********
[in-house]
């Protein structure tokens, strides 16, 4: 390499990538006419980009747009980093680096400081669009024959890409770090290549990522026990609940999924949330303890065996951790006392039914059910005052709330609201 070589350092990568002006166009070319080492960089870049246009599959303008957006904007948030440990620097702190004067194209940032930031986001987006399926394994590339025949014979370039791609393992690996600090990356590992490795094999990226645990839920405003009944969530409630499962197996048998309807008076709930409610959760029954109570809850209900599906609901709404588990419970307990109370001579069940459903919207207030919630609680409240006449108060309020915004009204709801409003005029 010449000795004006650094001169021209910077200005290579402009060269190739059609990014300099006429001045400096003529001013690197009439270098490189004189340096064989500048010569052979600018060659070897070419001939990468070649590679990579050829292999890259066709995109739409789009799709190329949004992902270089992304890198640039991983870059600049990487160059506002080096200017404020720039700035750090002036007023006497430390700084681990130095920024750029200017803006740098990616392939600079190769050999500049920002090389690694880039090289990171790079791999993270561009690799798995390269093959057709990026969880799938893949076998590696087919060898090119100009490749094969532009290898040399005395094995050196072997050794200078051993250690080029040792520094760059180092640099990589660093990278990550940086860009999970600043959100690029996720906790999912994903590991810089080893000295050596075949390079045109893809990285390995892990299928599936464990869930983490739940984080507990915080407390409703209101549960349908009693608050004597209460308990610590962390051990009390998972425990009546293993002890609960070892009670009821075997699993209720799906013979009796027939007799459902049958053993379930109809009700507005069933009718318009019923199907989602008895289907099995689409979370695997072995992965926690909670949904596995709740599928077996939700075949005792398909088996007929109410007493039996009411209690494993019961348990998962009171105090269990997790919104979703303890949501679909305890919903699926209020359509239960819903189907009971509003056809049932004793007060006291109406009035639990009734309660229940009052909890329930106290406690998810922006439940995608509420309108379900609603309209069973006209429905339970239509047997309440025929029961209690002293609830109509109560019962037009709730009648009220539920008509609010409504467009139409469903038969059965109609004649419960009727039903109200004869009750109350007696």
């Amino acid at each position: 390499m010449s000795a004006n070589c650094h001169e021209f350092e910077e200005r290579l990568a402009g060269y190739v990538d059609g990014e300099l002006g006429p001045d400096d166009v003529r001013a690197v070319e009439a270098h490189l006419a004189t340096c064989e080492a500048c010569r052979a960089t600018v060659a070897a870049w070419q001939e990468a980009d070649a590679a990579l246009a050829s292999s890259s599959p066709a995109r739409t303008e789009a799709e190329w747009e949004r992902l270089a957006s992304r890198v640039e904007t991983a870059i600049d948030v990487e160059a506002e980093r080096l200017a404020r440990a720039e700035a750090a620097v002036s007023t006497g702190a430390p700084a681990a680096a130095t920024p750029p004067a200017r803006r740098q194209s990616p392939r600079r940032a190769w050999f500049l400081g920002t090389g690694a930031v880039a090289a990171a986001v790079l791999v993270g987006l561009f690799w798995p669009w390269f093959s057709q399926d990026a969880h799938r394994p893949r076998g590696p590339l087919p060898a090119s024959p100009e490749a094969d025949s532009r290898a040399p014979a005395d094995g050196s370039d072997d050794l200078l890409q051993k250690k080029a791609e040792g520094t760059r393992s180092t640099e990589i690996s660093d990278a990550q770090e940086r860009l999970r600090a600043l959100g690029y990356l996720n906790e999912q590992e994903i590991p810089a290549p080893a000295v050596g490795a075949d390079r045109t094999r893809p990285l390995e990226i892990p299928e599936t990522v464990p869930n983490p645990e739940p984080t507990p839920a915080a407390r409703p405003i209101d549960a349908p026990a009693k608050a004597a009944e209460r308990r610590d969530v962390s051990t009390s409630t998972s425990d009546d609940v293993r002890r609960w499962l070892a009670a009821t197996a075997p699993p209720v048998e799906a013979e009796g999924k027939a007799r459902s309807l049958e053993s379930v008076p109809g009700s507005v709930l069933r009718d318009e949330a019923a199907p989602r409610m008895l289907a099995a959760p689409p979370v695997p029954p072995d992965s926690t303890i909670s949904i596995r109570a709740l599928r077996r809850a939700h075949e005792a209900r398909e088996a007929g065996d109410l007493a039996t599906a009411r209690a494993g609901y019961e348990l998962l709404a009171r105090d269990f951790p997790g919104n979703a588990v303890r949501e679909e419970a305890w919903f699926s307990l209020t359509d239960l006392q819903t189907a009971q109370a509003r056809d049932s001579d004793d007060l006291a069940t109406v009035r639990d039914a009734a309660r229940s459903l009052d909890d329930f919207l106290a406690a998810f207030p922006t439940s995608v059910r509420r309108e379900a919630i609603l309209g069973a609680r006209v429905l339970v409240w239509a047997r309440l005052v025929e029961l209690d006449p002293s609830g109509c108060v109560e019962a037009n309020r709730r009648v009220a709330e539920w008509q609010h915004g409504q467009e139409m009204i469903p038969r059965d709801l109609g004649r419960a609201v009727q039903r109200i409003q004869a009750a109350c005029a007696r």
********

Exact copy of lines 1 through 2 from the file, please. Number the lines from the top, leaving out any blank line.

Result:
[in-house]
């Protein structure tokens, strides 16, 4: 390499990538006419980009747009980093680096400081669009024959890409770090290549990522026990609940999924949330303890065996951790006392039914059910005052709330609201 070589350092990568002006166009070319080492960089870049246009599959303008957006904007948030440990620097702190004067194209940032930031986001987006399926394994590339025949014979370039791609393992690996600090990356590992490795094999990226645990839920405003009944969530409630499962197996048998309807008076709930409610959760029954109570809850209900599906609901709404588990419970307990109370001579069940459903919207207030919630609680409240006449108060309020915004009204709801409003005029 010449000795004006650094001169021209910077200005290579402009060269190739059609990014300099006429001045400096003529001013690197009439270098490189004189340096064989500048010569052979600018060659070897070419001939990468070649590679990579050829292999890259066709995109739409789009799709190329949004992902270089992304890198640039991983870059600049990487160059506002080096200017404020720039700035750090002036007023006497430390700084681990130095920024750029200017803006740098990616392939600079190769050999500049920002090389690694880039090289990171790079791999993270561009690799798995390269093959057709990026969880799938893949076998590696087919060898090119100009490749094969532009290898040399005395094995050196072997050794200078051993250690080029040792520094760059180092640099990589660093990278990550940086860009999970600043959100690029996720906790999912994903590991810089080893000295050596075949390079045109893809990285390995892990299928599936464990869930983490739940984080507990915080407390409703209101549960349908009693608050004597209460308990610590962390051990009390998972425990009546293993002890609960070892009670009821075997699993209720799906013979009796027939007799459902049958053993379930109809009700507005069933009718318009019923199907989602008895289907099995689409979370695997072995992965926690909670949904596995709740599928077996939700075949005792398909088996007929109410007493039996009411209690494993019961348990998962009171105090269990997790919104979703303890949501679909305890919903699926209020359509239960819903189907009971509003056809049932004793007060006291109406009035639990009734309660229940009052909890329930106290406690998810922006439940995608509420309108379900609603309209069973006209429905339970239509047997309440025929029961209690002293609830109509109560019962037009709730009648009220539920008509609010409504467009139409469903038969059965109609004649419960009727039903109200004869009750109350007696």